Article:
Learning to Love Cast Iron

“It’s hard to cook with." 

"Food sticks to it.” 

“It’s hard to clean.” 

“It’s hard to take care of.”

“Cast iron is too heavy.”

I think cast iron cookware just gets a bad rap. 

Actually, none of those statements is true. (OK, the heavy part is true.) What else is true is that many cooks are simply afraid of cast iron. I know I was. Then I bought a few pieces from Lodge about 2-3 years ago. They were reasonably-priced, and I was curious. I have to admit I’m still learning; but I have definitely fallen in love with my cast iron.

It feels so strong and solid. It heats very well - and keeps that heat for a long time. Cast iron just adds a note of warmth to my kitchen. And, no, I'm not talking just about heat warmth. It's a coziness and even a sense that I am connected with the past. Perfect for Autumn and Winter when the days get shorter, the temperatures drop, and the dark nights seem ever-present. I can't completely explain it. It's just a feeling.

So, are you ready to start your adventures cooking with cast iron yet? Well, hold on there hot-foot! There's a few things you probably need to know before you just dive right in. 

Here’s a little about what I’ve learned as I've used my cast iron cookware.

What’s to Love?

I think when you get used to cooking with cast iron you will grow to love it. There are some adjustments to make. Nothing crazy-hard...just a little different.

It gets very hot, quickly - and stays that way. Because of that, I tend to reduce the heat from what I’d use if I were using nonstick. To me, it just gets THAT hot.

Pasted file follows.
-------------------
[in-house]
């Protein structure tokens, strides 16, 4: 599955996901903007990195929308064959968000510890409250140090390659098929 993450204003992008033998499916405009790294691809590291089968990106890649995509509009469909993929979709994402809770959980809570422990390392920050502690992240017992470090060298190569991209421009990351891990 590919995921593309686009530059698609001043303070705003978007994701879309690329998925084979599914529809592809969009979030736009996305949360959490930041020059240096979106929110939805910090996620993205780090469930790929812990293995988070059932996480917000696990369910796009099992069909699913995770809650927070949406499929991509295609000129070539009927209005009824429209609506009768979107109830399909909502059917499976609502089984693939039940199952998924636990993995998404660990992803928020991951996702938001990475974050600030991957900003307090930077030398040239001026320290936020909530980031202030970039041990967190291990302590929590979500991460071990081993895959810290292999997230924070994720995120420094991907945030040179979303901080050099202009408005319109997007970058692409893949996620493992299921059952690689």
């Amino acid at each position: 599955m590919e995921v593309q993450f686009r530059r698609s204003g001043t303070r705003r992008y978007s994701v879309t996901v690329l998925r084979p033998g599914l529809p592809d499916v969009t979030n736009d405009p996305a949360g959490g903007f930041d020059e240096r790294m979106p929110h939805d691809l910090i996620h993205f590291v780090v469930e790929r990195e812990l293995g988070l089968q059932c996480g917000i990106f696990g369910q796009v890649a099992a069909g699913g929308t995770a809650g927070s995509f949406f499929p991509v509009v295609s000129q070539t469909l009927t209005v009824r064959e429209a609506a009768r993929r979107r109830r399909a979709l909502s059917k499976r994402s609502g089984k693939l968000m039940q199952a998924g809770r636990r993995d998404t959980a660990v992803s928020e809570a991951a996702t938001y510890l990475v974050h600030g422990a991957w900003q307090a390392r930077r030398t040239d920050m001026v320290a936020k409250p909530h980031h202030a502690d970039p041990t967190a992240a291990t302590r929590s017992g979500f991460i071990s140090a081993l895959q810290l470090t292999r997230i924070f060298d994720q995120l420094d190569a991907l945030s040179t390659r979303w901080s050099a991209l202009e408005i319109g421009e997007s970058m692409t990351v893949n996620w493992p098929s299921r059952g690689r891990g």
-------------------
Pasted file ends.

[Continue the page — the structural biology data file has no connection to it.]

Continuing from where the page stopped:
They say that cast iron doesn’t necessarily heat evenly. You need to move food around a bit - especially if you have a gas cooktop. But I have to say that in my experience I don't really notice any hot spots. It feels pretty even to me.

And since cast iron is often one single piece (handle and all), remember the handle can get VERY hot too! I bought a handle guard to help with that. But, my experience is that it really doesn’t work very well even at lower heat. The guard may keep you from burning your hand if you touch it, but it’s not cool enough to pick it up by the handle. (At least not for me.) The pan still gets very hot and so does the handle. Treat it accordingly!

Cast iron is very versatile. You can cook on the stovetop and then finish in the oven. How great is that?

It's very difficult to completely ruin it. Yay! I’ve probably done several things wrong with it along the way. But, hey, you can always re-season it and just move along.

Taking care

So, speaking of re-seasoning. How do you do it? Well, seasoning is really not difficult. It takes a little time to do it fully. Basically, it involves are adding some oil to the pan's surface, baking it in, and then letting it cool. Really, that’s it. Here are the two main methods:

Oven:

  1. Place a layer of foil on the oven's bottom rack (to catch any drips)
  2. Preheat the oven to 350-450 degrees
  3. Spread some neutral oil (canola, vegetable, and flaxseed work well) or melted shortening (not too much - just a thin layer) over all the surfaces inside and out
  4. Place the pan in the oven upside down (to prevent the oil from pooling inside the pan)
  5. Bake it for 1 hour. 
  6. Turn off the oven and let it all cool down.